Don't Mix The Ecclesiastical With The Economical On Monday, the Vatican released a document examining the financial crisis and calling for a new world economic authority. Commentator Thomas E. Woods Jr. says that although the church may be a moral authority, it shouldn't be an economic one.

Don't Mix The Ecclesiastical With The Economical

Pope Benedict XVI waves to pilgrims before a beatification Mass of three new saints in St. Peter's Square at the Vatican this month.

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Pope Benedict XVI waves to pilgrims before a beatification Mass of three new saints in St. Peter's Square at the Vatican this month.

Vincenzo Pinto/AFP/Getty Images

Thomas E. Woods Jr. is the author of 11 books, including The Church and the Market: A Catholic Defense of the Free Economy.

The Vatican's Pontifical Council for Justice and Peace released a document Monday, calling for a world economic authority and condemning the "idolatry of the market."

It's a document that could have been written by any number of secular U.S. think tanks. It is also deeply confused.

On the one hand, it speaks of excessive money growth as a problem that can lead to dangerous "speculative bubbles." On the other, it calls for a world economic authority that will ... what? Be exempt from the errors and hubris of government officials and national central banks?

We were assured that the best and the brightest were running the Fed. These were people who told us the rise in housing prices was attributable to strong fundamentals. Alan Greenspan told people to take out adjustable-rate mortgages. Ben Bernanke said in 2006 that lending standards were sound. And so on.

Whenever rising interest rates might have discouraged crazed speculation in real estate, the Fed kept the mania going by maintaining low rates. When the market was trying to send us red lights, in other words, the Fed was turning them all green.

Had we really been engaged in "idolatry of the market," we might have listened to the market. Instead, the central authorities drowned out what the market was trying to tell us.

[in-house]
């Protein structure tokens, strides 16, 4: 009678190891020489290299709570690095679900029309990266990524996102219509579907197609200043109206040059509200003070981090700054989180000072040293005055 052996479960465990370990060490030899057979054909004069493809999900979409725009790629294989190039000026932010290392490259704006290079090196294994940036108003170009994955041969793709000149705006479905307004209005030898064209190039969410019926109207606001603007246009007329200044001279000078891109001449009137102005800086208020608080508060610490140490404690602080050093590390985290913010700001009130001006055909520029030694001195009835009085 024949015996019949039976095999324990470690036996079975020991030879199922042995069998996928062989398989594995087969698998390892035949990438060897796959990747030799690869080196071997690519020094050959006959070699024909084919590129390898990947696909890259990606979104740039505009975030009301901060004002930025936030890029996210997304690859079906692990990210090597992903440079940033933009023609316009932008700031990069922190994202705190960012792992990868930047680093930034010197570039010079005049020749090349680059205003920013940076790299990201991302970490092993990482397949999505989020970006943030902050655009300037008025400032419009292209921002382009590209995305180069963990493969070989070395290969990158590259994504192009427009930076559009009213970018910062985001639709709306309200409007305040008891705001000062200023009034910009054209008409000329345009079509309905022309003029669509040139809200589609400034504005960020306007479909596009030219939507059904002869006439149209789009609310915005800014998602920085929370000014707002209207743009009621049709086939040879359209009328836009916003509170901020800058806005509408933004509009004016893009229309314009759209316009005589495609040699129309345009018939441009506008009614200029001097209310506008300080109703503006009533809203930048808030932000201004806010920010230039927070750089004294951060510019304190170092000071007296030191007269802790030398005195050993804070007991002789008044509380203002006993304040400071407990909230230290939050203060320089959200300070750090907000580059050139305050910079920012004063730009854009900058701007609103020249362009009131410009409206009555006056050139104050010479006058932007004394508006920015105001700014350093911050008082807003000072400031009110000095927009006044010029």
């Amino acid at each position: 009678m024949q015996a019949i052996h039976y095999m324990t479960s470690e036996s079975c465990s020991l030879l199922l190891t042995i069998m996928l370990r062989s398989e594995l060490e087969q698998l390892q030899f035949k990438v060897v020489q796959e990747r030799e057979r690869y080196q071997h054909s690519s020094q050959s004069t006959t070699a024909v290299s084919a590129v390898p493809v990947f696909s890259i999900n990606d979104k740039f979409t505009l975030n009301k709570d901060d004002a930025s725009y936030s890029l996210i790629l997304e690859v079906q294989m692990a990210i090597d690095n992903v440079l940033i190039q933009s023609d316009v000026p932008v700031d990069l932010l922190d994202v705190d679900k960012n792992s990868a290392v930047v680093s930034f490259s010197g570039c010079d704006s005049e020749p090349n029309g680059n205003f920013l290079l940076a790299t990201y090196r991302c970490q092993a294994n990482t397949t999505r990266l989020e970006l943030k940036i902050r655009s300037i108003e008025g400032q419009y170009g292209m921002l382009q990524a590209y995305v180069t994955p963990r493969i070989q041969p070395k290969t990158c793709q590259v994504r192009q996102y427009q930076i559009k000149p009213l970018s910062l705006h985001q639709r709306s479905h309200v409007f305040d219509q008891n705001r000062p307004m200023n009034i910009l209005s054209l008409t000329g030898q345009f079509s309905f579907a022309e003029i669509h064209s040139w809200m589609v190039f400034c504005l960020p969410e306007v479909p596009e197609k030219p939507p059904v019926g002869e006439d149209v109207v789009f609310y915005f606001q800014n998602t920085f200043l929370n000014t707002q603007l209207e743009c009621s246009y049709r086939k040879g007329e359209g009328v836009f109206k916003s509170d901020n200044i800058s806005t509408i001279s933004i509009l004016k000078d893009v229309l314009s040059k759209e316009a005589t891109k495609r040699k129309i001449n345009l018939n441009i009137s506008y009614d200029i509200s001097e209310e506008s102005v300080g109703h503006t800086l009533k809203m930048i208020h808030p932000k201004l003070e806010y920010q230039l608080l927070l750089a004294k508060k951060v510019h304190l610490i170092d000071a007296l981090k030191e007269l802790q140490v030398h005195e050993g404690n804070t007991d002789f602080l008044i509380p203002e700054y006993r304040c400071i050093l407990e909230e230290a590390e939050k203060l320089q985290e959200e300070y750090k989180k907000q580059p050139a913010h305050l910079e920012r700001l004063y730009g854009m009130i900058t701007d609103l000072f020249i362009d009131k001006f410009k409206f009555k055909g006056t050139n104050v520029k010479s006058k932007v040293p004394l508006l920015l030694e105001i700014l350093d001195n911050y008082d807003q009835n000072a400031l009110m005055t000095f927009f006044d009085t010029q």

It's been idolatry not of the market but of central banks, the institutionalized sources of moral hazard and financial instability around the world. (The aura of infallibility and the cult of personality surrounding Fed chairmen make the language of idolatry more than mere poetic license.)

Woods is a senior fellow of the Ludwig von Mises Institute.

Thomas E. Woods hide caption

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Thomas E. Woods

The widespread misdiagnosis of the crisis now engulfing us has led to the frequent claim that lax regulation, or deregulation, must have caused it, and that better supervision of the system can prevent future crises. This is a delusion, albeit a common one.

In the United States we saw a significant increase in staffing for the 115 agencies that regulate the financial sector, as well as a threefold (inflation-adjusted) increase in funding for financial regulation since 1980. There is no repealed regulation that would have prevented the crisis consuming the world right now.

The present malaise does not call for another layer of supervision, as the Pontifical Council appears to think. It calls for a serious moral and economic re-evaluation of institutions, among them central banking (and fiat money), that we have long taken for granted.

The last thing we need is a larger, more centralized version of what we have now. Our problem isn't greedy people or bad personnel; every society and every period of world history have had those. The problem is the system itself.

What we need is a genuinely free economy, one not subject to the cronyism and manipulation at the heart of the present system, and one that's free of the central bank.

We've been assured that the central bank has found a shortcut to prosperity by managing the economy with its highly touted macro tools and by second-guessing the interest rates to which the free interactions of individuals give rise. The result has been bubble after bubble and — contrary to popular belief — far more banking, currency crises and overall instability than was ever seen in the oft-misunderstood era that preceded the age of central banking.

The Vatican document reflects a vague sense of what is wrong, but any solution that involves reposing our confidence in still another layer of time-serving drones supervising a largely unchanged system is no real solution at all.